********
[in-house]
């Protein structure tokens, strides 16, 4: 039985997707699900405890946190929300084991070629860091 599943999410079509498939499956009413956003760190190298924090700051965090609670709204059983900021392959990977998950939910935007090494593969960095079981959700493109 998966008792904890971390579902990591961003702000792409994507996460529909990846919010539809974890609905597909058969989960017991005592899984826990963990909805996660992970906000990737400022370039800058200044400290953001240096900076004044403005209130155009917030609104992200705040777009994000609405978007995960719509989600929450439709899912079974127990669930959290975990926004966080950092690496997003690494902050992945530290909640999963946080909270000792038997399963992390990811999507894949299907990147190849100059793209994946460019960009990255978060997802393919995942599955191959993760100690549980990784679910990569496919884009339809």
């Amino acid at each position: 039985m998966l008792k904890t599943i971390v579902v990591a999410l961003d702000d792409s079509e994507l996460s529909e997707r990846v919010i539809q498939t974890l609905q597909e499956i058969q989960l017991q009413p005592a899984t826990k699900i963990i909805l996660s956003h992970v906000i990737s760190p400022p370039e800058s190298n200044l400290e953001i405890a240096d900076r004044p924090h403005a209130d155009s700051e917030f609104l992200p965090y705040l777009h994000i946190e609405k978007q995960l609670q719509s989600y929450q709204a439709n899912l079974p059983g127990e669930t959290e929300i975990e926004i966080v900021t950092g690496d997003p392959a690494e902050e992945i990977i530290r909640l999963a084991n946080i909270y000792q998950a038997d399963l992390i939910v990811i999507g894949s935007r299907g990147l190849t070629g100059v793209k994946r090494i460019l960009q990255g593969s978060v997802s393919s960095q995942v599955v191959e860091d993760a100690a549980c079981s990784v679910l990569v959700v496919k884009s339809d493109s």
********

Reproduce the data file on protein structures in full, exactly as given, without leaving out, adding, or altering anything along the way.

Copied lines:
[in-house]
């Protein structure tokens, strides 16, 4: 039985997707699900405890946190929300084991070629860091 599943999410079509498939499956009413956003760190190298924090700051965090609670709204059983900021392959990977998950939910935007090494593969960095079981959700493109 998966008792904890971390579902990591961003702000792409994507996460529909990846919010539809974890609905597909058969989960017991005592899984826990963990909805996660992970906000990737400022370039800058200044400290953001240096900076004044403005209130155009917030609104992200705040777009994000609405978007995960719509989600929450439709899912079974127990669930959290975990926004966080950092690496997003690494902050992945530290909640999963946080909270000792038997399963992390990811999507894949299907990147190849100059793209994946460019960009990255978060997802393919995942599955191959993760100690549980990784679910990569496919884009339809």
């Amino acid at each position: 039985m998966l008792k904890t599943i971390v579902v990591a999410l961003d702000d792409s079509e994507l996460s529909e997707r990846v919010i539809q498939t974890l609905q597909e499956i058969q989960l017991q009413p005592a899984t826990k699900i963990i909805l996660s956003h992970v906000i990737s760190p400022p370039e800058s190298n200044l400290e953001i405890a240096d900076r004044p924090h403005a209130d155009s700051e917030f609104l992200p965090y705040l777009h994000i946190e609405k978007q995960l609670q719509s989600y929450q709204a439709n899912l079974p059983g127990e669930t959290e929300i975990e926004i966080v900021t950092g690496d997003p392959a690494e902050e992945i990977i530290r909640l999963a084991n946080i909270y000792q998950a038997d399963l992390i939910v990811i999507g894949s935007r299907g990147l190849t070629g100059v793209k994946r090494i460019l960009q990255g593969s978060v997802s393919s960095q995942v599955v191959e860091d993760a100690a549980c079981s990784v679910l990569v959700v496919k884009s339809d493109s």